When we reach the 576 metre Summit Tunnel, we turn the cycle lights on, although we soon switch them off again for fun. There’s something almost existential about cycling towards a hole of light, we no idea just how close other people or objects are to you. The practical and philosophical nature starts to unnerve me a little, and evidently Stuart too, as he suggests that we flick the beam back on again.

At Summit I am rewarded by flushing toilets, hurrah, but more importantly, a sense of achievement. The clouds block most of the view, but it’s rolling hills and farmland all the way from here and through to Cross Creek where the trail opens out in the ‘agricultural breadbasket’ of the Wairapapa.

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I’m short on time, so to show me around, Stuart drives me to Ocean Beach, an area of ridged coastline formed only seven thousand years ago. It’s still a workout though, the steep stairs up to the lighthouse leaving us both breathless. We stand for what seem like ages, talking life and love, and cycling – the broad skies and brash waves, white tops pounding the rocks and gusting winds wailing around us seem to incite that sort of big thinking.

As this is just a taster for me, we go and taste: as well as fine scenery, there’s the option of trying some of New Zealand’s finest wine along the way. The Wairapara is known for its Pinot and Sauvignon Blanc, courtesy of low rainfall, hot summers, and long dry autumns, and Green Jersey can either cycle with you, sort a cycling route for you, or pedal you around in their rickshaw as you get slowly sozzled on samples. The main town for the wines is Martinborough, and the tiny spot (only 1330 full time inhabitants, rising to up to 30,000 at weekends) is unique in that all the wineries are accessible from the town centre without a car. Founded by a man named Martin, the roads span out from the centre in the shape of the Union Jack, and are named after places that he had visited – and so it is that Kansas is on a diagonal to Strasbourg, and Cambridge cuts across New York. We stop for tastings and lunch at Poppies.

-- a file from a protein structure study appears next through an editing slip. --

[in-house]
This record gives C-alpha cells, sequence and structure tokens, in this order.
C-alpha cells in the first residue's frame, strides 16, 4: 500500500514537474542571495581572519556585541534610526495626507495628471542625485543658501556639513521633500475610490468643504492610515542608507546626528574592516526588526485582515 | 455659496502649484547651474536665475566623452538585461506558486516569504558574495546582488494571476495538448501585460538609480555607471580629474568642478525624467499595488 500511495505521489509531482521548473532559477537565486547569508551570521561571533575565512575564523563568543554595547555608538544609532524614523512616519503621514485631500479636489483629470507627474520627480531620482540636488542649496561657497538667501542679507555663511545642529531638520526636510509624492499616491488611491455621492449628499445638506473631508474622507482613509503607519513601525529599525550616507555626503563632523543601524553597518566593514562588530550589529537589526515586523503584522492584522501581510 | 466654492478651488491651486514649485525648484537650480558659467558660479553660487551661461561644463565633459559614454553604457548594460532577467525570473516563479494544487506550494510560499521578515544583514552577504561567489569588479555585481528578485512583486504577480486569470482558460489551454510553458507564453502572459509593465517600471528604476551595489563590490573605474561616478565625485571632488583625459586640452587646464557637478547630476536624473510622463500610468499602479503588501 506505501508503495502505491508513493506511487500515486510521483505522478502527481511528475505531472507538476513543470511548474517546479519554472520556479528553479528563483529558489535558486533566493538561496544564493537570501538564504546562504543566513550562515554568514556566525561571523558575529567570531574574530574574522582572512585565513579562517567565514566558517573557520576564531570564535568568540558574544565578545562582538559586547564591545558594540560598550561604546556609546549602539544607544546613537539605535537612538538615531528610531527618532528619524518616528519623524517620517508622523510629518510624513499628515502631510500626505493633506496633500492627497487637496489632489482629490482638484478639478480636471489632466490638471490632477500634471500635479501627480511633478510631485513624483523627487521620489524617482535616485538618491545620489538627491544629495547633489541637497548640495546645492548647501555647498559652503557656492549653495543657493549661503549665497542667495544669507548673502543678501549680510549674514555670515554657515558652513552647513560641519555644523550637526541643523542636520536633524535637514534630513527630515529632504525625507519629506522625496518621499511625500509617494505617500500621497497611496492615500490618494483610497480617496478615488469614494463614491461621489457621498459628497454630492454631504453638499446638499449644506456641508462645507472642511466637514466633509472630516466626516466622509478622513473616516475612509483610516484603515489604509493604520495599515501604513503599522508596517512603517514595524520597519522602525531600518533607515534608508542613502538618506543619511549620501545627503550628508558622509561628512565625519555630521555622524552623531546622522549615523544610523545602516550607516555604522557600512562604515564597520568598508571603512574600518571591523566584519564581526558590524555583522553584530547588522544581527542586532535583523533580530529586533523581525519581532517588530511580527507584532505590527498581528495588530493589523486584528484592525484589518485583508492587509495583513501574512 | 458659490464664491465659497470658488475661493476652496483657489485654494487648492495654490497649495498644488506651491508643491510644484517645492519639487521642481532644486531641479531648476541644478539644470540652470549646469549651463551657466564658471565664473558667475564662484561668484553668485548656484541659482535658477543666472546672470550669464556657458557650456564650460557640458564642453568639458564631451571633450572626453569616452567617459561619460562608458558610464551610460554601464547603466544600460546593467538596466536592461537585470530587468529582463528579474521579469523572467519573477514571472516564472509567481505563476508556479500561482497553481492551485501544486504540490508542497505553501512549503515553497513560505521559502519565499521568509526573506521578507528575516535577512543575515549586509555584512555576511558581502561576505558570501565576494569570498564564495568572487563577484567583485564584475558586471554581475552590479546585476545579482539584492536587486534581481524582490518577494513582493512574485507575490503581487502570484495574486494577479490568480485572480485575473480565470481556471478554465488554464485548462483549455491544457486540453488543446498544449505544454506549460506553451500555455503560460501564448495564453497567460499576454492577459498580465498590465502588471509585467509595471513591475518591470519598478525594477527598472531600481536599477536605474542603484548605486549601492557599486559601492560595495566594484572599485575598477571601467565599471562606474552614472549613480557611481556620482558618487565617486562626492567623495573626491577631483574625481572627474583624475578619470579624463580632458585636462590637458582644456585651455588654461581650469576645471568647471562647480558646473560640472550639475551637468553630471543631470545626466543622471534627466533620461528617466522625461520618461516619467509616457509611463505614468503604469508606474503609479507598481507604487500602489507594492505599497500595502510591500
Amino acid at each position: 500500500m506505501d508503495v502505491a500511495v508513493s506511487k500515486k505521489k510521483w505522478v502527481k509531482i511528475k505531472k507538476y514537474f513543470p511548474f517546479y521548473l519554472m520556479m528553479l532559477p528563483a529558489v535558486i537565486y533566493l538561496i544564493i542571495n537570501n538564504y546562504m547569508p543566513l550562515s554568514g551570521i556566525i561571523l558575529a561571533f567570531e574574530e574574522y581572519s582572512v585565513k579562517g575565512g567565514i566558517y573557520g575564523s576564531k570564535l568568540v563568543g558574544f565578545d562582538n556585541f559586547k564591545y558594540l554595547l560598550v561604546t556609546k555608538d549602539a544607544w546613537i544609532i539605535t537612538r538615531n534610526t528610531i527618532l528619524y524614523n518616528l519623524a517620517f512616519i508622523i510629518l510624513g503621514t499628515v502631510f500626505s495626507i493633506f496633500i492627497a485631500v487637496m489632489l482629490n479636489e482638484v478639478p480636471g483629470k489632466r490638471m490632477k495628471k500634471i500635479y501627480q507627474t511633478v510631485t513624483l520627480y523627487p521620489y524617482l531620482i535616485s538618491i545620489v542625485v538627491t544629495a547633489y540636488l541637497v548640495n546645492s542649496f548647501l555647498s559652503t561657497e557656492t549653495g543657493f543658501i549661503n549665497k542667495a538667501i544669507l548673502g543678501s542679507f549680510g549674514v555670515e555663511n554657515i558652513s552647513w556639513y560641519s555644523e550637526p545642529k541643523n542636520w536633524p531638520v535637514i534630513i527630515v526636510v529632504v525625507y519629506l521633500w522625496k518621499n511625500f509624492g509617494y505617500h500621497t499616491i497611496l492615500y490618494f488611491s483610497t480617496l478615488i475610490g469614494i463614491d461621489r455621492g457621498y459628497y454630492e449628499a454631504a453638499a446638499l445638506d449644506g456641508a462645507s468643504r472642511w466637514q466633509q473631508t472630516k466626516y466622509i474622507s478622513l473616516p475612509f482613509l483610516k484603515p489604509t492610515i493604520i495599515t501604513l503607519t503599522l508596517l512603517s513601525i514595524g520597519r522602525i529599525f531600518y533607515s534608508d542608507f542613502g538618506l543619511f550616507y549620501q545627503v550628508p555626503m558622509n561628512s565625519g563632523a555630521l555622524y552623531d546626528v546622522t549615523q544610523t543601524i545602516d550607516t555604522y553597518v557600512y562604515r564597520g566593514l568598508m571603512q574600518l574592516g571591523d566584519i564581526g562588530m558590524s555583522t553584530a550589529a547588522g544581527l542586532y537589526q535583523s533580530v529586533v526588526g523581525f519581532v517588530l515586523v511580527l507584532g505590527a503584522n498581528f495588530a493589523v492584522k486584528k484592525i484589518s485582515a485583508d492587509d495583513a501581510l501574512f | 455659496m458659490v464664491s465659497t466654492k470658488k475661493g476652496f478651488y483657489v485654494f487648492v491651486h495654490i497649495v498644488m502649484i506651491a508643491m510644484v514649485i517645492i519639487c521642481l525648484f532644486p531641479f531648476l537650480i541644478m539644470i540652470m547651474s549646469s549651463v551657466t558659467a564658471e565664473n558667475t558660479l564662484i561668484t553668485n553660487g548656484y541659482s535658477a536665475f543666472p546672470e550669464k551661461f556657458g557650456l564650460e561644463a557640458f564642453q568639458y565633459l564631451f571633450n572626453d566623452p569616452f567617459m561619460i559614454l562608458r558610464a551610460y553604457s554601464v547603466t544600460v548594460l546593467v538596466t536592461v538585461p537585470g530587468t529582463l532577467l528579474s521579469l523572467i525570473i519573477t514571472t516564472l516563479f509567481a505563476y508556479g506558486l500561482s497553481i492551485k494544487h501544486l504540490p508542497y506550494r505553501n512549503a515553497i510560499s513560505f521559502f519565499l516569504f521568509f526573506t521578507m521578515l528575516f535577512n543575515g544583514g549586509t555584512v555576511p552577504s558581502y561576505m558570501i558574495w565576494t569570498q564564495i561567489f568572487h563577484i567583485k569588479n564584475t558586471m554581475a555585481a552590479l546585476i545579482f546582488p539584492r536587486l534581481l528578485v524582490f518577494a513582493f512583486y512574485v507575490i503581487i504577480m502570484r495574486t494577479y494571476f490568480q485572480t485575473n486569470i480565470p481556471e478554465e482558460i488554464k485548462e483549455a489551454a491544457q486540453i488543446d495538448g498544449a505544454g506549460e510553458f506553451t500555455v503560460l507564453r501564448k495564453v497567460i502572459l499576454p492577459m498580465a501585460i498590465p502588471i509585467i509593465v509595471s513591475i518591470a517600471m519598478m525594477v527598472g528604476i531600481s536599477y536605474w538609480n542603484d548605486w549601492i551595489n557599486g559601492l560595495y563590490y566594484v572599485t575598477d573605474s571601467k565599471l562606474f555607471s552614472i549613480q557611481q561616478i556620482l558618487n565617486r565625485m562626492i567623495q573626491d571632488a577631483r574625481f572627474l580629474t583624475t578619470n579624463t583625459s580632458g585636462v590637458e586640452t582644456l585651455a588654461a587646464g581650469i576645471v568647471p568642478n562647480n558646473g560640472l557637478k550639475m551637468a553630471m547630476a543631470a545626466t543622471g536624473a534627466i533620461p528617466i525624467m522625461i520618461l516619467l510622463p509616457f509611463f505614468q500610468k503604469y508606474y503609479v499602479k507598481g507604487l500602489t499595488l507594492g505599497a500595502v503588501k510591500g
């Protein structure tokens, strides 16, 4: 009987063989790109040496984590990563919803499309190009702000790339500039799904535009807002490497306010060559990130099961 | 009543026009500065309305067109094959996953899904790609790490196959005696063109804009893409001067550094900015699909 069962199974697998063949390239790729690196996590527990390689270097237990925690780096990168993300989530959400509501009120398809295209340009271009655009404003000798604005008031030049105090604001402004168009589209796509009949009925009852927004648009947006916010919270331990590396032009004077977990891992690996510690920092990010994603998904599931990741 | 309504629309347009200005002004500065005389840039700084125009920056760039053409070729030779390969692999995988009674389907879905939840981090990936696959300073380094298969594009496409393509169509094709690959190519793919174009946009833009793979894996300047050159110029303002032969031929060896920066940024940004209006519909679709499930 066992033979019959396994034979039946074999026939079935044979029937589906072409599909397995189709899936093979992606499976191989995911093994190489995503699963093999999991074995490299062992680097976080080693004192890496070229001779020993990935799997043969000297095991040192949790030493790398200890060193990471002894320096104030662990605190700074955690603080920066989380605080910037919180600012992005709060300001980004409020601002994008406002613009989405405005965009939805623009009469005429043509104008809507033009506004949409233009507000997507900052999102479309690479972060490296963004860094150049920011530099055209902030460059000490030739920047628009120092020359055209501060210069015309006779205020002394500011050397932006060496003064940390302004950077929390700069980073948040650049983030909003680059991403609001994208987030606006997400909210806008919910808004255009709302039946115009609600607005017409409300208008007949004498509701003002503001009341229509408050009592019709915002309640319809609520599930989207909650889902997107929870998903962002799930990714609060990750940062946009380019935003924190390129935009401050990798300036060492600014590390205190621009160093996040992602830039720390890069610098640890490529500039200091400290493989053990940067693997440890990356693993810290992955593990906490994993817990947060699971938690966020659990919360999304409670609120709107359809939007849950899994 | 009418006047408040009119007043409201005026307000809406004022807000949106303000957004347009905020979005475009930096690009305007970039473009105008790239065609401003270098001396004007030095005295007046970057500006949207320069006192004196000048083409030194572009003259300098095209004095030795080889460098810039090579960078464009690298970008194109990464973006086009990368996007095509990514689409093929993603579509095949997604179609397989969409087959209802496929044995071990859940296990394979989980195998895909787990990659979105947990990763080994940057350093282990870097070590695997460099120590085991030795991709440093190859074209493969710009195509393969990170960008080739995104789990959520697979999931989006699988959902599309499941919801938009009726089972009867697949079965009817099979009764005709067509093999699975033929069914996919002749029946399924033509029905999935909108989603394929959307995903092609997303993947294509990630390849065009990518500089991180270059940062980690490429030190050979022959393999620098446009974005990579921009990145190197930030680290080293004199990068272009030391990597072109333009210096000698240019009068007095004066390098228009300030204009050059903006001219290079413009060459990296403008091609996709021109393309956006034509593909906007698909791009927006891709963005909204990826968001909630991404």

On the way I ask Stuart why he chose to Poppies. He sighs. ‘Everyone wants to marry Poppy.’ He’s right. I want to marry Poppy, although she is happily wed to childhood sweetheart Shayne, after a chance meeting whilst working at a wedding twenty years after they had parted as teenagers. Standing in the contemporary grey walls that feel comforting with their glorious light bulb chandeliers, piled barrels and grand Italian opera playing, she oozes enthusiasm about the vines, their grapes, and ultimately, their wines. The Pinot Gris in particularly is sweet, fresh, and the perfect accompaniment to a tasting platter which tumbles with stuffed vine leaves, fresh salmon, roasted peppers, homemade hummus, frittata, seared courgettes, and toasted flatbread.

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Even without the wine diversion, I can understand why this part of the country is a haven for Wellington weekenders. Windy, steep, and sometimes too much for a train, but beautiful, vibrant, natural and exhilarating for cyclists of all skills. Inhale deeply, press down with the legs, and roll through some of New Zealand’s most beautiful landscape.

There’s a glass of wine waiting at the end.

 

I travelled with Green Jersey, who organise guided and supported tours along the trail and local wine regions, over one or more days. http://www.greenjersey.co.nz/ Located in the Wairarapa, they are an hour train journey or drive from central Wellington, and can meet riders from the station. They use Avanti Discovery 8 bicycles, and provide helmets, pumps, full repair kits, maps as well as food and all accommodation bookings, depending upon tour choice.